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Back to Hume: Time for McCallion to quit

In Canada on September 8, 2010 at 19:21

Hume: Time for McCallion to quit

September 08, 2010

Christopher Hume

The road to Mississauga, like the one to hell, is paved with good intentions.

That point was made once again Wednesday morning when that city’s long-serving mayor, Hazel McCallion, announced she would seek yet another term; this one, her twelfth.

The decision will no doubt bring joy to the hearts of many a Mississaugan, but the 89-year-old is not doing anyone any favours by running again. Indeed, her continued presence means the city she runs will enter its 31st year without new ideas or leadership.

Despite the current judicial review into McCallion’s handling of a failed $1.5-billion development deal that involved her son, Peter, few question her motivation. She only wants what’s best for Mississauga, which under her leadership has grown from a disparate collection of small towns and large malls into Canada’s sixth-largest city.

That may be true, but along the way Mississauga has made every mistake in the book; that’s why the community has spent recent years figuring out how to reinvent itself. So far, that search has had few results. Mississauga remains an abjectly car-dependent community that faces an uncertain future.

Though McCallion has since become a smart-growth convert, much more than that we don’t really know. And because of her enormous popularity, McCallion won’t bother to say more — she doesn’t need to campaign. That means we won’t hear any new proposals from her, any hopes for Mississauga, only that she hopes for a council that will work with her. Rubber-stamp might be more like it.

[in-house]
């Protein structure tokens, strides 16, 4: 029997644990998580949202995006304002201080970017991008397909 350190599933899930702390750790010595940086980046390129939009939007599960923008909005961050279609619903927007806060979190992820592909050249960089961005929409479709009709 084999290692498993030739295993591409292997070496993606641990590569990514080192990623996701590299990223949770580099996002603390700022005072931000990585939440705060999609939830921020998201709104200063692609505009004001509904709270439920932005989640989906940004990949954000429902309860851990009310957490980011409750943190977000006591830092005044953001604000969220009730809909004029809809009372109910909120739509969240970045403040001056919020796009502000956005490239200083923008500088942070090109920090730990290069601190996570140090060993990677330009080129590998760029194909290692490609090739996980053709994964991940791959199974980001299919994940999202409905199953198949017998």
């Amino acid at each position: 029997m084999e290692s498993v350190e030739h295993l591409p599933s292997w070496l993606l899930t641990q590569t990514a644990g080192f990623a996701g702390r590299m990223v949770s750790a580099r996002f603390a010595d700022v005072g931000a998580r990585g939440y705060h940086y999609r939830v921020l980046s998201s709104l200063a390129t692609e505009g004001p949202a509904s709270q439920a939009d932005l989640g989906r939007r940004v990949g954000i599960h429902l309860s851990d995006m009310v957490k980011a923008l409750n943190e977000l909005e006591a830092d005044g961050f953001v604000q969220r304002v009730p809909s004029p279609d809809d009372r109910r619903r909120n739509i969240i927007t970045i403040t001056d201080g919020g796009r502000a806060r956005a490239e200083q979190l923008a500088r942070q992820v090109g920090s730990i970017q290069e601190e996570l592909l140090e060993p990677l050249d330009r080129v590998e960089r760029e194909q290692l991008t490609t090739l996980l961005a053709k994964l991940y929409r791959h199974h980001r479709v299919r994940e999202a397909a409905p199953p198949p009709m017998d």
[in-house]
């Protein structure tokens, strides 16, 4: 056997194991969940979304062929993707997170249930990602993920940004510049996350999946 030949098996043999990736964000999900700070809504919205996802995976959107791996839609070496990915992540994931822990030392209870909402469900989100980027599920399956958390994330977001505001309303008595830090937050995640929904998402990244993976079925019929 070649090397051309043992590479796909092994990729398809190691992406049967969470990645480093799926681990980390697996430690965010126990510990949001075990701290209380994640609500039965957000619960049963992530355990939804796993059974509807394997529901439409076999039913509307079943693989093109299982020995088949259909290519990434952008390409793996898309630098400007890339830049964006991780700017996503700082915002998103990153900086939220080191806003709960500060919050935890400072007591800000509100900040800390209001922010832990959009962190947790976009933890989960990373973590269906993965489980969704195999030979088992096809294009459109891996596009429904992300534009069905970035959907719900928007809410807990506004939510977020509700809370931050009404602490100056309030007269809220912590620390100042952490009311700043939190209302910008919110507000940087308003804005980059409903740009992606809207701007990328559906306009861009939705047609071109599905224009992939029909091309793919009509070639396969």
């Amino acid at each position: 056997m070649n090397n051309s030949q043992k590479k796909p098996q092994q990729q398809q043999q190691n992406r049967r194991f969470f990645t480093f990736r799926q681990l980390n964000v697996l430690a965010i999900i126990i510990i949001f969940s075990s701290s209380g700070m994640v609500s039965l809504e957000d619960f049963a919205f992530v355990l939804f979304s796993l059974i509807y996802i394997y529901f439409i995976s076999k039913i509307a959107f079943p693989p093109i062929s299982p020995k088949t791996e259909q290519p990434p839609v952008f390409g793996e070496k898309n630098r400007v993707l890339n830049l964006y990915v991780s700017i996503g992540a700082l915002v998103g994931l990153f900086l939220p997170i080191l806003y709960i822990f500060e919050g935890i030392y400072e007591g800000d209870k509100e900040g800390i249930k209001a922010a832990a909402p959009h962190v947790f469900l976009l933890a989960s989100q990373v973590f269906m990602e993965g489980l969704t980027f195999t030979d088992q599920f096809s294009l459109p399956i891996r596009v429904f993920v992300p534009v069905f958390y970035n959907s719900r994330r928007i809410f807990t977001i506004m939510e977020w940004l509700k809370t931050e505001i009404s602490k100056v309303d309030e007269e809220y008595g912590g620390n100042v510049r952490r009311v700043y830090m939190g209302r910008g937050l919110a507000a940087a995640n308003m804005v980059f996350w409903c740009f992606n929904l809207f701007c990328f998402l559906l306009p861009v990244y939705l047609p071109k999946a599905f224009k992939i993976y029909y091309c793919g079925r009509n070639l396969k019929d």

This smacks of arrogance. Not that most Mississaugans give a damn; only about one-quarter of voters bothered to cast a ballot in the last election. And no less than 92 percent of those who did chose McCallion. If this is democracy in action, God help us. It’s more like indifference on display.

In fact, even if McCallion were the greatest mayor who ever lived, after more than three decades in office, change would be welcome. The lack of public discussion and opposition, the infrequent exchange of ideas, and the overwhelming sense of complacency do not bode well for Mississauga. Residents care about little more property taxes, which is why Mississauga will never become more than what it is — a collection of subdivisions connected by a network of highways.

As the size and unconditionality of McCallion’s support illustrates, the failure of imagination extends well beyond city hall. Mississaugans can no longer see themselves without McCallion at the helm. What will happen when she finally departs the scene won’t be pretty. The dearth of leadership — several generations of leadership — means that Mississauga will have to remake itself from scratch at some point, whether residents like it or not.

More to point, perhaps, McCallion is the product — and beneficiary — of an electorate so apathetic it can no longer muster the effort to make change. That’s why Hazel McCallion would retire if she cared about Mississauga as much as she claims. It might hurt the community more than it would her, but sooner or later, it must grow up. This shared dependence on the mother figure is unhelpful at best, destructive at worst.

Although a sense of arrested development lies at the heart of all suburban development, McCallion would be the first to remind us that times aren’t what they were when she launched her political career in the 1960s.

When McCallion talks about “smart growth,” she’s referring to development. But in Mississauga, it applies to people as much planning.

Christopher Hume can be reached at


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